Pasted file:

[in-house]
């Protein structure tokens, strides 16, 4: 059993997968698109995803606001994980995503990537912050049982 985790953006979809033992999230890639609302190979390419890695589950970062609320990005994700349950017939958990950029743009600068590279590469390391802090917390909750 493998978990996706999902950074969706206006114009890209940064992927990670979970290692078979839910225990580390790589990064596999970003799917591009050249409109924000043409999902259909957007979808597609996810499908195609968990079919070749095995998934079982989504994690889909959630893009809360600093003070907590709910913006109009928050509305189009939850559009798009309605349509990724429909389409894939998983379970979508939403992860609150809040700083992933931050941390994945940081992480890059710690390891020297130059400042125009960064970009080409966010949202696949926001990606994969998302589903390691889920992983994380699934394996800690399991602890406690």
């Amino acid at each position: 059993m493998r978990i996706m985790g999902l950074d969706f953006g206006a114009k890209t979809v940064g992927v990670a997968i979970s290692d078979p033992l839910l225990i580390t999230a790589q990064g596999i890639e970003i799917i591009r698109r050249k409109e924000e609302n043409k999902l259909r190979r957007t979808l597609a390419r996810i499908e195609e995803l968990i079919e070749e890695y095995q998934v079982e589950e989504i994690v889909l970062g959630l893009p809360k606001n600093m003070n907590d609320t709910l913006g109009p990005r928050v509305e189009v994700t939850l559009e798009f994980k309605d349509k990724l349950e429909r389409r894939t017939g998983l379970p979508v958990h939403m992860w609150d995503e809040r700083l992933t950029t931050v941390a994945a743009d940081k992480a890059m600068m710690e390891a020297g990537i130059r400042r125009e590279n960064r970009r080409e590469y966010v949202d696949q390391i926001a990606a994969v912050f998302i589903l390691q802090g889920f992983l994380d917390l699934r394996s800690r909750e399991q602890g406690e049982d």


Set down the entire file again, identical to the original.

[in-house]
């Protein structure tokens, strides 16, 4: 059993997968698109995803606001994980995503990537912050049982 985790953006979809033992999230890639609302190979390419890695589950970062609320990005994700349950017939958990950029743009600068590279590469390391802090917390909750 493998978990996706999902950074969706206006114009890209940064992927990670979970290692078979839910225990580390790589990064596999970003799917591009050249409109924000043409999902259909957007979808597609996810499908195609968990079919070749095995998934079982989504994690889909959630893009809360600093003070907590709910913006109009928050509305189009939850559009798009309605349509990724429909389409894939998983379970979508939403992860609150809040700083992933931050941390994945940081992480890059710690390891020297130059400042125009960064970009080409966010949202696949926001990606994969998302589903390691889920992983994380699934394996800690399991602890406690």
């Amino acid at each position: 059993m493998r978990i996706m985790g999902l950074d969706f953006g206006a114009k890209t979809v940064g992927v990670a997968i979970s290692d078979p033992l839910l225990i580390t999230a790589q990064g596999i890639e970003i799917i591009r698109r050249k409109e924000e609302n043409k999902l259909r190979r957007t979808l597609a390419r996810i499908e195609e995803l968990i079919e070749e890695y095995q998934v079982e589950e989504i994690v889909l970062g959630l893009p809360k606001n600093m003070n907590d609320t709910l913006g109009p990005r928050v509305e189009v994700t939850l559009e798009f994980k309605d349509k990724l349950e429909r389409r894939t017939g998983l379970p979508v958990h939403m992860w609150d995503e809040r700083l992933t950029t931050v941390a994945a743009d940081k992480a890059m600068m710690e390891a020297g990537i130059r400042r125009e590279n960064r970009r080409e590469y966010v949202d696949q390391i926001a990606a994969v912050f998302i589903l390691q802090g889920f992983l994380d917390l699934r394996s800690r909750e399991q602890g406690e049982d």